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Taxes

Tips For Calling The IRS

calling about tax fines and penalties

One of the fun things about being self employed is the taxes. I say that in the most sarcastic way because anyone who has ever had the opportunity to be their own boss understands how confusing and difficult IRS rules truly are. When you add multiple streams of income or money from things like rental property or dividends, it gets even more exciting. I wasn’t really surprised when we got several notices after filing our taxes. It seems no matter how careful we are with keeping track of our business income and expenses, and even with hiring a CPA, the IRS always finds something wrong with our tax return. This year, one of our three notices was for a late corporate filing with a fine of $195! I knew I had the proper documentation to prove otherwise, so it was time to make the call. Speaking to the federal government is not for the faint of heart, so here are my tips for calling the IRS. Have All The Proper Documentation The reason I was so confident about calling the IRS was because I had a copy of the from we sent in to request an extension to file our ...

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How To Avoid Paying Taxes

lower your income taxes

This is a post from Gary Dek at Gajizmo.com. Enjoy! Benjamin Franklin said “The only two certainties in life are death and taxes” but with loopholes in the tax code, a little research and planning with your CPA or tax attorney may significantly reduce or altogether eliminate your tax liability. The mega rich know all the ways to avoid income and capital gains taxes, but those with lower incomes can find ways to cut their tax bills, too. Here are a few strategies to teach you how to avoid paying taxes. Not all our tips may apply to you so pick the ones that are feasible and discuss them with your accountant for the coming tax year. Tax Credits Would you like the government to pay part or all of your tax liability? It can happen if you accumulate enough tax credits. You may qualify for an Earned Income Tax Credit if you have a low to moderate income – $37,870 to $51,567 (depending on the number of dependent children in your household­­). At these income levels, your refundable tax credit may be larger than the amount of federal taxes you owe, resulting in a sizeable refund. Other tax credits ...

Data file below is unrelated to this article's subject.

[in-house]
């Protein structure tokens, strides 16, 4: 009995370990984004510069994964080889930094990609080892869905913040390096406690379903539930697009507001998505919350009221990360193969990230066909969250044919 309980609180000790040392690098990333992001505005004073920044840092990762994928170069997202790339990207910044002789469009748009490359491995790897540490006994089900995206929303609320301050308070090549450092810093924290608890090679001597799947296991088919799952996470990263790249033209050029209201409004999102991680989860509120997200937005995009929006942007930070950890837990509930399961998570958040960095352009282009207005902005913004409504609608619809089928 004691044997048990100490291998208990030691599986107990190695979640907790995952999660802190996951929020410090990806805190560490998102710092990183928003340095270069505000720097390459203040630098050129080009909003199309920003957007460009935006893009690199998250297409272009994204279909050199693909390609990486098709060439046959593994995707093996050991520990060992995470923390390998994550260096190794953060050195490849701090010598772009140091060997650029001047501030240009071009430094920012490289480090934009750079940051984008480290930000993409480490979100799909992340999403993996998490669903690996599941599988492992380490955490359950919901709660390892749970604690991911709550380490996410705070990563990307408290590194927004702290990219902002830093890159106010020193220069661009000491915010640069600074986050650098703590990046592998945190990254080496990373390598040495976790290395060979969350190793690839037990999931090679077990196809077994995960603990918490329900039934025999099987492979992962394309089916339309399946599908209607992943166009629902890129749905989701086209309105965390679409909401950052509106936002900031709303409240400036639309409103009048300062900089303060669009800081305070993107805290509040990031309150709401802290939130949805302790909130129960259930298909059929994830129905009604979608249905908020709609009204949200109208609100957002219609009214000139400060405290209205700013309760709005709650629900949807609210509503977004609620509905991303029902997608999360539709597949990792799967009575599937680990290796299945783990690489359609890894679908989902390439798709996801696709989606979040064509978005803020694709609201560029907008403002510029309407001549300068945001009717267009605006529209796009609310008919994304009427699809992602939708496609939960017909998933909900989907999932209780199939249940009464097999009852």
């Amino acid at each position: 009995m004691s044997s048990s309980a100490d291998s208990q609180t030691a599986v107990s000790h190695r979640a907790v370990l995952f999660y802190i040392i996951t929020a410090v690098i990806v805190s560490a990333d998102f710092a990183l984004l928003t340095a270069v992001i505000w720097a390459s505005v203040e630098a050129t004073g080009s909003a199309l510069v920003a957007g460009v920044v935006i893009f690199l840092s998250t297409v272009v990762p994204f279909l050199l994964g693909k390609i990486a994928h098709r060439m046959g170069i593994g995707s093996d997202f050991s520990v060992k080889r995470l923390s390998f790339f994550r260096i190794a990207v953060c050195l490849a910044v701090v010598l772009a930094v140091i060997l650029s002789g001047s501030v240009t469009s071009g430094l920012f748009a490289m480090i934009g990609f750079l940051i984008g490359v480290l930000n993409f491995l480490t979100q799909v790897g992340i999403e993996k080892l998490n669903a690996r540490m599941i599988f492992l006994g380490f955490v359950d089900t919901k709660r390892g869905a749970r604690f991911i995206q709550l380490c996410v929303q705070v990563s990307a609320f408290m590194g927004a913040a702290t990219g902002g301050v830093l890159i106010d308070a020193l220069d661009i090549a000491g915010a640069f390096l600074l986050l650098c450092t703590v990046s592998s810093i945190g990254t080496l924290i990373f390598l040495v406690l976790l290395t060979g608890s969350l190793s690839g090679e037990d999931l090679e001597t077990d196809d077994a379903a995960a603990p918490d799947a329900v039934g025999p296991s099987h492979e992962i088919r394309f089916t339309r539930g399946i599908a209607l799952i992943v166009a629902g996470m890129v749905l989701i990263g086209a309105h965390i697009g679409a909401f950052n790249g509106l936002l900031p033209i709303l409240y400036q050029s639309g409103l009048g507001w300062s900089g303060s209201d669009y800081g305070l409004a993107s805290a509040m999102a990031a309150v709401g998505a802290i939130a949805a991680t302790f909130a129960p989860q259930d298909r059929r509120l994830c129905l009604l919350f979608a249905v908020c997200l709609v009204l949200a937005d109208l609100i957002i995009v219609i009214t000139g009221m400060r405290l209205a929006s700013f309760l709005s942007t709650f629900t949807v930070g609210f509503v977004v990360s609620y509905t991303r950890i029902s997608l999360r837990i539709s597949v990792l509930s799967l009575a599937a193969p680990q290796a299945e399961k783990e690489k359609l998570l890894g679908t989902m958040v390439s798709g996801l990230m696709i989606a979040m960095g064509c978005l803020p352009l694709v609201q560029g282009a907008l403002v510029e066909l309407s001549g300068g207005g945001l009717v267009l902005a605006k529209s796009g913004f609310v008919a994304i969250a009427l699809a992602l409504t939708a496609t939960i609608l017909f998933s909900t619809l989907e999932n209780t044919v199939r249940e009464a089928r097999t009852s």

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Friday Rant: Taxes Suck

rant about paying taxes

I confess that I was really nervous about our taxes this year. I think I’m pretty smart. I went to school for a long time and have lots of diplomas and certificates hanging on my wall, but I honestly never have a clue about our taxes. Added to that is another of my irrational fears (along with birds and foods that turn from liquids to solids at room temperature) of being the subject of an IRS audit. I’m not being lazy about learning to use do it yourself software like Turbo Tax. Our taxes are really hard! We have income and expenses from all sorts of things, especially this year. Normal W2 income 1099 income Stocks and dividends Business income and expenses for an 8 employee business that also gets extra credits for certain health care and ADA laws Commercial and residential rentals Selling a satellite office as an asset sale and then my main practice as a stock sale Non 1099 or W2 income from online ventures Selling our flip house Taxes suck. I’d rather eat gravy in a bird cage than read IRS regulations. It would take me 5,000 hours to try and understand it all, so that’s ...

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What if I Can’t Pay My Income Taxes?

We are just over a month away from April 15th, when income taxes are due in the US. I have perhaps an unfounded fear of the Internal Revenue Service. I’ve never actually met anyone who worked there, and I have no reason to believe they are bad people, but they did get Al Capone. There has to be some merit to my fears. While thankfully I’ve never had to deal with this reality, I’ve often wondered, what happens if you can’t pay your income taxes? I think my fear started the first year I owned a business. Before that, I got paychecks. Taxes were withheld. I filed returns, and usually got a tax refund. Buying a business flipped that all upside down. I did know that I needed to pay quarterly returns, but with everything else going on, I didn’t. The business also made a profit, which is wonderful, but it caused me to owe $20,000 in taxes that first year. After some careful repurposing of funds, we were able to pay the bill. That has been several years ago, but I still experience a weird state of mind during tax season. I always have a bit of panic until ...

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